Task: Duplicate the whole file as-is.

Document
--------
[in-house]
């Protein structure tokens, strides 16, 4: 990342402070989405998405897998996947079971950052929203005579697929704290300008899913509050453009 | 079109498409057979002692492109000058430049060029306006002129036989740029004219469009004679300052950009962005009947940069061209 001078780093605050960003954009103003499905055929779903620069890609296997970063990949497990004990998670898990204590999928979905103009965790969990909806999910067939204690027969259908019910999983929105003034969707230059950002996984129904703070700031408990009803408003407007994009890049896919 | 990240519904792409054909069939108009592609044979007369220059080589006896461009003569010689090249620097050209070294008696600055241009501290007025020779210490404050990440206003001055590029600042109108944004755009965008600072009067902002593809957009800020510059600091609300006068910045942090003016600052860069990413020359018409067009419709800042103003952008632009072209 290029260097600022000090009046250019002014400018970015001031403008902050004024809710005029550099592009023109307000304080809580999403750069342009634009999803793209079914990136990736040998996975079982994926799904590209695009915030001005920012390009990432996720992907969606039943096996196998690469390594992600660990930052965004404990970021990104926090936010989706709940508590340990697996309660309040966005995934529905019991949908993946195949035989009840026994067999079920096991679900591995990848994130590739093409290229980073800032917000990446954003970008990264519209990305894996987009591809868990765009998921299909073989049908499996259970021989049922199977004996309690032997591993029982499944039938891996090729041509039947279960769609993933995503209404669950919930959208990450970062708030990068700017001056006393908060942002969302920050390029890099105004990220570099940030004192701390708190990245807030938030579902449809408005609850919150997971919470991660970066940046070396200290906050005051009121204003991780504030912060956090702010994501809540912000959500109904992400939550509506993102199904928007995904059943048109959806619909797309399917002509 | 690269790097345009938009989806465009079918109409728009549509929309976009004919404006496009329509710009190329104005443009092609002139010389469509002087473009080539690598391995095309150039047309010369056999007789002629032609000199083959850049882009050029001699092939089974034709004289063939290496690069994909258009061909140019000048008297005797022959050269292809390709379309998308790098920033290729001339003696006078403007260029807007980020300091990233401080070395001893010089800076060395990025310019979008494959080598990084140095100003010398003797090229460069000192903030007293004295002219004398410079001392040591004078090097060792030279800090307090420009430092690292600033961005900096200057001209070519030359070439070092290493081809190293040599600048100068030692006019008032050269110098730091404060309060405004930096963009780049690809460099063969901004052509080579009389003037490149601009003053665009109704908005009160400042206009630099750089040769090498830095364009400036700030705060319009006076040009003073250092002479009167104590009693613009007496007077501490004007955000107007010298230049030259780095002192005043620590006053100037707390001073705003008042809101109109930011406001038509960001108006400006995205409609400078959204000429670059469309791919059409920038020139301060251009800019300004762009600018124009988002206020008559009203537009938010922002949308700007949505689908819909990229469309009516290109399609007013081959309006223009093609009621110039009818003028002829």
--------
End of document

[in-house]
């Protein structure tokens, strides 16, 4: 990342402070989405998405897998996947079971950052929203005579697929704290300008899913509050453009 | 079109498409057979002692492109000058430049060029306006002129036989740029004219469009004679300052950009962005009947940069061209 001078780093605050960003954009103003499905055929779903620069890609296997970063990949497990004990998670898990204590999928979905103009965790969990909806999910067939204690027969259908019910999983929105003034969707230059950002996984129904703070700031408990009803408003407007994009890049896919 | 990240519904792409054909069939108009592609044979007369220059080589006896461009003569010689090249620097050209070294008696600055241009501290007025020779210490404050990440206003001055590029600042109108944004755009965008600072009067902002593809957009800020510059600091609300006068910045942090003016600052860069990413020359018409067009419709800042103003952008632009072209 290029260097600022000090009046250019002014400018970015001031403008902050004024809710005029550099592009023109307000304080809580999403750069342009634009999803793209079914990136990736040998996975079982994926799904590209695009915030001005920012390009990432996720992907969606039943096996196998690469390594992600660990930052965004404990970021990104926090936010989706709940508590340990697996309660309040966005995934529905019991949908993946195949035989009840026994067999079920096991679900591995990848994130590739093409290229980073800032917000990446954003970008990264519209990305894996987009591809868990765009998921299909073989049908499996259970021989049922199977004996309690032997591993029982499944039938891996090729041509039947279960769609993933995503209404669950919930959208990450970062708030990068700017001056006393908060942002969302920050390029890099105004990220570099940030004192701390708190990245807030938030579902449809408005609850919150997971919470991660970066940046070396200290906050005051009121204003991780504030912060956090702010994501809540912000959500109904992400939550509506993102199904928007995904059943048109959806619909797309399917002509 | 690269790097345009938009989806465009079918109409728009549509929309976009004919404006496009329509710009190329104005443009092609002139010389469509002087473009080539690598391995095309150039047309010369056999007789002629032609000199083959850049882009050029001699092939089974034709004289063939290496690069994909258009061909140019000048008297005797022959050269292809390709379309998308790098920033290729001339003696006078403007260029807007980020300091990233401080070395001893010089800076060395990025310019979008494959080598990084140095100003010398003797090229460069000192903030007293004295002219004398410079001392040591004078090097060792030279800090307090420009430092690292600033961005900096200057001209070519030359070439070092290493081809190293040599600048100068030692006019008032050269110098730091404060309060405004930096963009780049690809460099063969901004052509080579009389003037490149601009003053665009109704908005009160400042206009630099750089040769090498830095364009400036700030705060319009006076040009003073250092002479009167104590009693613009007496007077501490004007955000107007010298230049030259780095002192005043620590006053100037707390001073705003008042809101109109930011406001038509960001108006400006995205409609400078959204000429670059469309791919059409920038020139301060251009800019300004762009600018124009988002206020008559009203537009938010922002949308700007949505689908819909990229469309009516290109399609007013081959309006223009093609009621110039009818003028002829």